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Where existing customer contact goes wrong

  • 5 min read

As you start to investigate where your customer contact/communications are causing problems with your customers you will quickly realise that what you need is a contact strategy. Your next question will be “What is a contact strategy?” if you have not come across this before. At a most basic level it should be rules that can be implemented organisation wide that define what customers should receive, how often, timing and channel that they get the message on. That is generally a lot harder to do than it would seem on the surface.

The worst experiences that the customer can have with your communications are generally caused by having no contact strategy at all. For organisations that operate like this, it basically means there are no rules that govern any communication with the customer. Given how long CRM technologies have been around and how long there has been plenty of research showing how being customer focused is a much more profitable way of doing business, you would think with that there shouldn’t be any businesses doing this. But old habits die hard. What has invariably happened is that there was some focus in the past but new people have come into the organisation and the focus inevitably slips back onto my product or my function and looking after my part of the world. The result is that contact strategies get abandoned.

Equally commonplace is where a contact strategy does exist but only within an individual channel or department. For example, you may have rules in place for outbound campaigns that time and sequence who receives what messages but the rules are not applied to any other communications being sent by the business. This is most often the case in B2C organisations where there is a contact strategy run by marketing for campaigns but nothing in place for customer services or other areas of the business. As a consequence a customer could get a promotion for a product when they are in the middle of a complaint process. This is the most obvious example but there are others that are not so obvious such as the customer receives a “functional” communication such as their bill at the same time as a promotional communication. A “functional” communication is anything that is sent out by any other department than marketing. It could be debt management, to do with a service issue or loyalty if the loyalty programme is not managed by marketing. On the face of it, it does not seem to be bad that your customer would receive a promotion message at the same time as the bill. However, what if it was a promotion message at the same time as they are in debt management? And more importantly, assuming you do not think it will be a problem is a risk that you should not plan to take.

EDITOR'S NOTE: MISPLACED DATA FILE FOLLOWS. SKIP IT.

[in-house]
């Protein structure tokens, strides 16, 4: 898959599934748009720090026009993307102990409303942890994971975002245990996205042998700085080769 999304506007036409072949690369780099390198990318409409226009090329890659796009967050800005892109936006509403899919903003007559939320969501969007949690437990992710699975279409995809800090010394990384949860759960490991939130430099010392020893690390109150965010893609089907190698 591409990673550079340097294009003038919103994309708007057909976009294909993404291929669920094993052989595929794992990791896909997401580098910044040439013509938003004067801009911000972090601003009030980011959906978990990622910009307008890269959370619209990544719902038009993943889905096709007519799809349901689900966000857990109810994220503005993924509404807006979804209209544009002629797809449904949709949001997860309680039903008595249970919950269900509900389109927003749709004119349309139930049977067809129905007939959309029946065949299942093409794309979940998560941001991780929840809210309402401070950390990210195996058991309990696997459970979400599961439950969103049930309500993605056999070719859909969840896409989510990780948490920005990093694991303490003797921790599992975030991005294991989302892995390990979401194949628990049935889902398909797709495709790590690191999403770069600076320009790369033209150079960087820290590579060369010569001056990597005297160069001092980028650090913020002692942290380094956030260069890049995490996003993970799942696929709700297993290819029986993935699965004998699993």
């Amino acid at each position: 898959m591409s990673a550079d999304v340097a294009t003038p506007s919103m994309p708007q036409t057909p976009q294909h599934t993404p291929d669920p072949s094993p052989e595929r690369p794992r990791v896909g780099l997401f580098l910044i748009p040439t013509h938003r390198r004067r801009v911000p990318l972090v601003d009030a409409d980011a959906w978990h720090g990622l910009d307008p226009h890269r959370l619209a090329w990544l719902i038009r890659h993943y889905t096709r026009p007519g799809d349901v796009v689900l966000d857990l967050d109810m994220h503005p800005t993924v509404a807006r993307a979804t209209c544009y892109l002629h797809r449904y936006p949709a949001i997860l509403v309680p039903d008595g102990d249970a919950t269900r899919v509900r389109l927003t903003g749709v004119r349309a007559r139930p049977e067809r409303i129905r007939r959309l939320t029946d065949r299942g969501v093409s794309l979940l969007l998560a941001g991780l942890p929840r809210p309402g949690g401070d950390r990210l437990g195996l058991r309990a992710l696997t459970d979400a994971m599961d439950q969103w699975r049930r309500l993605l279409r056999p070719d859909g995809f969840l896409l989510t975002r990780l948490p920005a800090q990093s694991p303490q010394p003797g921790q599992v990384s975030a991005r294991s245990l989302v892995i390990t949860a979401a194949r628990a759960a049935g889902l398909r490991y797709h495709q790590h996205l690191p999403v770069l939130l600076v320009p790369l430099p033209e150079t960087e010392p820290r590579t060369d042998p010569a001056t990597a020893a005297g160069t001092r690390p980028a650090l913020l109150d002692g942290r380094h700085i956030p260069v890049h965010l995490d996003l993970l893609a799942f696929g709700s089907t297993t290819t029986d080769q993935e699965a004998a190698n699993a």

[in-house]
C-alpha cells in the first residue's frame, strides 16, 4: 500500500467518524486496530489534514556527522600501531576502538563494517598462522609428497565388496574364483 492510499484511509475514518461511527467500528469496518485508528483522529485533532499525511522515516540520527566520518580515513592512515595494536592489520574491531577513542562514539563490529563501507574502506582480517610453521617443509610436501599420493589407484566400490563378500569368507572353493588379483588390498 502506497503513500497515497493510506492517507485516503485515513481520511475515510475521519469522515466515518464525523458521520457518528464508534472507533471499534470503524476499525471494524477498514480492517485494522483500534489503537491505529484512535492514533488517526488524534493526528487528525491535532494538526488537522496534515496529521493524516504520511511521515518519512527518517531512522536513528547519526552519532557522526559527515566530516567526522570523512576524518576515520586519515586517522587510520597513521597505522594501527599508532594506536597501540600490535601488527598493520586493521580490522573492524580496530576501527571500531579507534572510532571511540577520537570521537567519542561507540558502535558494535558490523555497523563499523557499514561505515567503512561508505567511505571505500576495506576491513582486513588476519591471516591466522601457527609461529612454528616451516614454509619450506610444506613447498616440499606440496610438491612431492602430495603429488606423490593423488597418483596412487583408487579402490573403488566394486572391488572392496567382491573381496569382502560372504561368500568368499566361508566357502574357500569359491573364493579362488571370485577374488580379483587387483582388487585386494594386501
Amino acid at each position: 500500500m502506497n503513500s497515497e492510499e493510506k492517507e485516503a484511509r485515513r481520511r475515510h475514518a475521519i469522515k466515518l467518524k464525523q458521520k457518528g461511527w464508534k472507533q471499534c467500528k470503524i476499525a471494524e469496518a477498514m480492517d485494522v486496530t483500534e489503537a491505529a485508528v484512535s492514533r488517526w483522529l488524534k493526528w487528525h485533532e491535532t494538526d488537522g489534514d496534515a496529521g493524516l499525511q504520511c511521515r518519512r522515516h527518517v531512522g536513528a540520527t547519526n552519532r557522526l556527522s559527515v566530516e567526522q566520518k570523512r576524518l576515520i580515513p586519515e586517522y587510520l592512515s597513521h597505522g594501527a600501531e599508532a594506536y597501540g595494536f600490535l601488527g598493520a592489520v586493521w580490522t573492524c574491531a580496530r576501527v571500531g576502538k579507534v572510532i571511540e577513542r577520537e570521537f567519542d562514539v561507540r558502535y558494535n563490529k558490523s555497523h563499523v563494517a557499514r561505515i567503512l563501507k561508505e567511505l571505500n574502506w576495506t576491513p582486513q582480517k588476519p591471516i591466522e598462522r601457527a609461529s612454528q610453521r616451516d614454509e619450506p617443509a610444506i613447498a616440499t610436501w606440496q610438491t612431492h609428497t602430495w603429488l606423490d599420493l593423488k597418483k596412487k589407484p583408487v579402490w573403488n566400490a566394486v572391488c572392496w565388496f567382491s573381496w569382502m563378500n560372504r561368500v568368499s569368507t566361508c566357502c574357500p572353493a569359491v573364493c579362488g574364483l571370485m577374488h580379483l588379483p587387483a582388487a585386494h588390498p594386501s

The problem of different departments not having a common contact strategy can be deepened when there is a further division of labour by channel. For example, as is often the case, the digital team may be separate from the campaign management team. Indeed, many organisations have a separate digital team who become a law unto themselves. They will take ownership of email and social as all being “digital” and these will not align with the wider marketing strategy and will send its own communications to customers with no reference to the marketing team. In addition, the digital team also tends to take a more technology based approach to the channels rather than customer focused. As a consequence the organisation loses the power of “compound interest” by all communications being centrally coordinated.

In the B2B world you would think that as the customer numbers are potentially lower that the problem should not be as severe as it is in the B2C world. But the problem manifests in a different way. In B2B organisations the general maturity around being customer-centric is much lower than in B2C organisations. Whilst there may not be the same challenges with customer service and functional communications as with B2C companies, the average B2B organisation tends to be much more focused on products rather than customers. As a result, there are communications silos around products rather than the business functions although they do suffer from this as well. In a product focused organisation there will be product marketing managers each with targets for sales of their product line. With no over-arching contact strategy the poor customer will simply get bombarded with everything.

So the final thought to think over is whether you know the extent of the problem within your organisation or not? Do you have any form of customer communication audit? Do you research your customer communications experience? Do you have a contact strategy and how effective is it? If not, you should.